Most Read Contributor in New Zealand, September 2016
From 6 December, people injured by an offender in the
conduct of a crime will be able to receive reparation for the
difference between the compensation received from ACC and their
This is a significant conceptual inroad into the logic
of ACC's universal 'no-fault' coverage, which prohibits
recovery of compensatory damages for personal injury.
The change was introduced in an amendment to the
Sentencing Act 2002 and will be particularly relevant in
prosecutions for workplace accidents where a company is found
Employers (both the employing entities and their
directors and officers) should check their insurance arrangements
to make sure that the extra exposure is covered.
Currently, victims of crime who suffer personal injuries may
obtain weekly compensation from ACC, capped at 80% of the
claimant's salary (up to a maximum of $1,847.23 per week). For
many, the difference is significant between what they would
actually receive had they not been injured, and what they receive
Mr Davies was charged with operating a vehicle carelessly and
causing injury to a cyclist, hurt when a mattress fell off the
trailer which Mr Davies was towing. The District Court ordered him
to pay reparation for the 20% differential between the victim's
ACC compensation and his actual lost earnings.
This decision was upheld by the Court of Appeal but was
overturned by the Supreme Court in Davies v New Zealand
Police  NZSC 47.
The Supreme Court, consistent with the no-fault principle at the
heart of the ACC scheme, held that sentences of reparation could
not be made in respect of any consequential loss or damage where
the victim already had some entitlement to ACC compensation. The
amendment effectively overturns that judgment.
Under the current law, reparations are not payable for loss or
damage in respect of which there is an 'entitlement' to ACC
cover – i.e. for personal injury. The amendment prohibits
payments of reparations for loss or damage only for which ACC
compensation is to be paid.
A meaningful part of ACC's 'social contract' is to
minimise the impact of injury on the community, specifically
including the economic and personal costs of pursuing personal
injury litigation. At least for injuries caused by criminal
conduct, the amendment tends to normalise an expectation of
indemnity for losses caused by personal injury. The social
contract, however, acknowledged 'fair', rather than full,
compensation for personal injury by accident.
Given that inroad into ACC's principled logic, at least from
the perspective of the injured, it is unclear why their recovery of
full compensation should be dependent on the injurer's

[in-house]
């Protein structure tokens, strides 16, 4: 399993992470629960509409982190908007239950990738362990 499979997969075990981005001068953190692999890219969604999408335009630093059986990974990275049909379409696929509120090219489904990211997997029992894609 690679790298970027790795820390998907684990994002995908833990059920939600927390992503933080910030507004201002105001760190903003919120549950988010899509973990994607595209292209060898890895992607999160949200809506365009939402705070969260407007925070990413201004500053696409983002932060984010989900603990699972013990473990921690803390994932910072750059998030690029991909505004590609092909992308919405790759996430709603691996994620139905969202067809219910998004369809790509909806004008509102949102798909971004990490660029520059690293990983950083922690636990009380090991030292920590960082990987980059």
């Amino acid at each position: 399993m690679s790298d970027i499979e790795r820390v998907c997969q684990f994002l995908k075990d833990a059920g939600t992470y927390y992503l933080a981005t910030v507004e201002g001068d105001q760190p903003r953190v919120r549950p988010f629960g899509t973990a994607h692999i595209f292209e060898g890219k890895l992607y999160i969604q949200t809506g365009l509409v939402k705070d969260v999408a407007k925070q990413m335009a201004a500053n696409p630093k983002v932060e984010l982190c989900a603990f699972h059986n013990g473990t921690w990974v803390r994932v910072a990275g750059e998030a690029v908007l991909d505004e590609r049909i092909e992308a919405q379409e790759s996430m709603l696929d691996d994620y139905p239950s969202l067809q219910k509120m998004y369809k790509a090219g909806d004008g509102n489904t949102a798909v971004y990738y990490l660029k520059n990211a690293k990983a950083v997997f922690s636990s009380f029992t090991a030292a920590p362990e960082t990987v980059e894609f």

criminality and consequent sentencing. Exercise of the
prosecutorial discretion may be expected also to take into account
the quantum of victims' losses.
What it will mean in practice
The effect will not be restricted to the shortfall between ACC
entitlement and lost earnings. It will also enable victims to claim
reparation to top-up other shortfalls, such as medical bills and
loss of benefits.
We are likely to see an increase in reparation orders by the
courts – especially in relation to prosecutions under the
Health and Safety in Employment Act 1992 and its successor
legislation, the Health and Safety at Work Act (when enacted).
High reparation awards are already made in workplace injury
cases. Recent examples include:
WorkSafe New Zealand v Woods Contracting Services
Limited (23 July 2014) – Woods was ordered to pay
$22,500 in reparation after an employee's pelvis was crushed
(only $2,560 related to actual losses suffered over and above lost
wages which were not recoverable)
WorkSafe New Zealand v Hunter Laminates Nelson Limited
(1 October 2014) – Hunter Laminates was ordered to pay
$35,000 in reparation after an employee suffered serious crushing
injuries to his legs (no specific monetary losses were claimed,
reparation related to the long term consequences and emotional harm
suffered by the victim), and
WorkSafe New Zealand v Busck Prestressed Concrete
Limited (15 September 2014) – Busck was ordered to pay
$60,000 in reparation after the death of an employee who was run
over by a telehandler.
Most companies are insured for reparation awards made to
victims. However, the change to the Sentencing Act is a good reason
for employers to ensure that they have statutory liability
insurance, at an adequate level of cover.
The information in this article is for informative purposes
only and should not be relied on as legal advice. Please contact
Chapman Tripp for advice tailored to your situation.
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